From the time he was a baby, Max, now 7, struggled with crippling anxiety.
“He would fly into screaming rages for no apparent reason,” says his mother, Stacy, a 44-year-old lawyer from Seattle who wanted to keep her family’s identity private. “He was constantly on edge.”
At 2 years old, Max began three years of behavioral therapy, “but it did nothing to help him,” Stacy says. His fear-driven outbursts continued into kindergarten. “Some days, he couldn’t even walk into class. I’d have 45 minutes of crying and screaming.”
Finally, at age 5, Max went on the antidepressant Prozac and his fear quickly subsided. “Prozac almost immediately brought our joyful, loving son back to us from his previous perennial fight-or-flight existence. He’s his best self every day,” says Stacy, whose only question is why she had resisted the medication for so long.
A surprising number of the nation’s youngest children are being prescribed psychiatric drugs, some younger than preschool, according to health-care industry data on physician prescriptions in the United States.
Widely reported data collected in 2014 from IMS Health show that more than eight million children are prescribed drugs for anxiety, depression, attention-deficit/hyperactivity disorder (ADHD), and bipolar and behavioral disorders. More than one million of them are younger than 5.
But rigorous studies of these drugs in young children is “incredibly poor,” says Mary Margaret Gleason, a pediatric psychiatrist at Tulane University. “We don’t know much, especially with preschoolers,” she says. “The older kids get, their brains have already developed, and we have more information.”
The National Institutes of Health confirm that the use of antidepressants has “risen dramatically” since the 1990s. Anxiety is the most common type of mental-health disorder in children, according to the American Academy of Pediatrics. About 10 percent of all young children deal with generalized anxiety, panic, separation anxiety, and phobias.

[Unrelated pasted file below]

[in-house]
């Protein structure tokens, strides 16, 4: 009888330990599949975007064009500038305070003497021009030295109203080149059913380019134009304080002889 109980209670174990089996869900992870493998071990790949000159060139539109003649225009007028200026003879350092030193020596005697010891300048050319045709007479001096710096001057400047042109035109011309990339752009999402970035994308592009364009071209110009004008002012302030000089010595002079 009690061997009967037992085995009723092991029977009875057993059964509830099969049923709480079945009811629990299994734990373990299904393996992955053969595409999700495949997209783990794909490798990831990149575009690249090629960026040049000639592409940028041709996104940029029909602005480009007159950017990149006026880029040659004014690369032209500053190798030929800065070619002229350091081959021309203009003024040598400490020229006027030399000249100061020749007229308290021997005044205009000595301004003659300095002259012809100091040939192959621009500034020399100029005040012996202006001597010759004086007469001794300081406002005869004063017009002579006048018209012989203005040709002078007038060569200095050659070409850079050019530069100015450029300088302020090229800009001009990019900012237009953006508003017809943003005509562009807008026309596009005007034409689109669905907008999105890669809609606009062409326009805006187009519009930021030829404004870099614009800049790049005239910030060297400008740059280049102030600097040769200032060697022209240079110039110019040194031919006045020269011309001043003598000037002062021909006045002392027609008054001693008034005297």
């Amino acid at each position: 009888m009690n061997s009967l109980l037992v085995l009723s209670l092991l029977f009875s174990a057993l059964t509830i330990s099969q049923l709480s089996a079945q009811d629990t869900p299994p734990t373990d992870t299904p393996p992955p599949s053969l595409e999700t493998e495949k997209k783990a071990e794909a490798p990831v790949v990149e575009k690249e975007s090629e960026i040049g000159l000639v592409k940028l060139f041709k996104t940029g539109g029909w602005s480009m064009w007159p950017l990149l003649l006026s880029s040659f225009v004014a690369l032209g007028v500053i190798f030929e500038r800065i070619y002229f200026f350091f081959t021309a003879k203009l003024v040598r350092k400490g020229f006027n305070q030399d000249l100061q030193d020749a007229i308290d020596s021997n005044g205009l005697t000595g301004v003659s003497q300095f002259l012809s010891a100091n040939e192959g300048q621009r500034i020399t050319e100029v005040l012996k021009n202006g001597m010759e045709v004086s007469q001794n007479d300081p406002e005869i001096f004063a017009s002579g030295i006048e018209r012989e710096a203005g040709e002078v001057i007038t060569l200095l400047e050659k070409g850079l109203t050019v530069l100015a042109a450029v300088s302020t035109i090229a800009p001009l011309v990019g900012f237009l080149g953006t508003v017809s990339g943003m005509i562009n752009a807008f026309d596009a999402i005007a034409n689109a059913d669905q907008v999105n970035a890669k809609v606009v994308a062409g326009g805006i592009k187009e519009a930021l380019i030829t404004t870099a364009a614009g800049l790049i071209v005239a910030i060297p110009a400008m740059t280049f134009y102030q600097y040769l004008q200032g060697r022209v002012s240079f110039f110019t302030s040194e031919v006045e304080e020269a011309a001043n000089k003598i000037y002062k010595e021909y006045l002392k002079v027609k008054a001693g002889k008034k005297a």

These disorders often go hand-in-hand with ADHD and depression. Symptoms can include fears about daily life, headaches and stomachaches, trouble concentrating or sleeping, and fear of social situations.
Studies on the safety and effectiveness of psychotropic drugs in young children are “limited,” according to the AAP, and only two studies have been conducted, both on children 7 and up.
A review of pediatric trials between 1988 and 2006 suggests the benefits of medication outweigh the risks in children with depression and anxiety disorders, according to the Centers for Disease Control and Prevention (CDC). But at the same time, the CDC has shown increasing concern about off-label prescriptions for drugs to treat ADHD. An estimated 11 percent of all 4- to 17-year-olds have been diagnosed with the disorder, and that number continues to grow.
Some parents say they feel pressured by teachers and pediatricians to medicate for what they see as behavioral, not mental-health, problems.
Kirk Jennings Jr., an electrician from Prince George’s County, Maryland, says his son Jay was diagnosed with ADHD at the age of 5, after his kindergarten teachers voiced “concerns” about disruptive behavior.
“At times he was a little loud and little too playful, but he’s still on the honor roll,” says Jennings, 37. “It seems teachers are now a little less tolerant.”
A therapist suggested home therapies could help Jay’s behavior, and his mother, who is separated from Jennings, agreed to medicate their son. Jennings disagreed.
Jay, now 10, has been on a list of “constantly changing” medications to stabilize his mood, with side effects such as dry eyes, irritable skin, fidgeting, nail-biting, and heightened fear.
Jennings says Jay’s behavior is “typical” for boys his age, and his parents’ separation triggered anxiety. “My biggest worry is the medication, which makes him a lot more calm, but is hindering his ability to cope. He is never truly learning how to behave.”
About one in five children will be diagnosed with a mental illness before the age of 17, according to the National Association for Mental Illness. But not all of the children will be treated.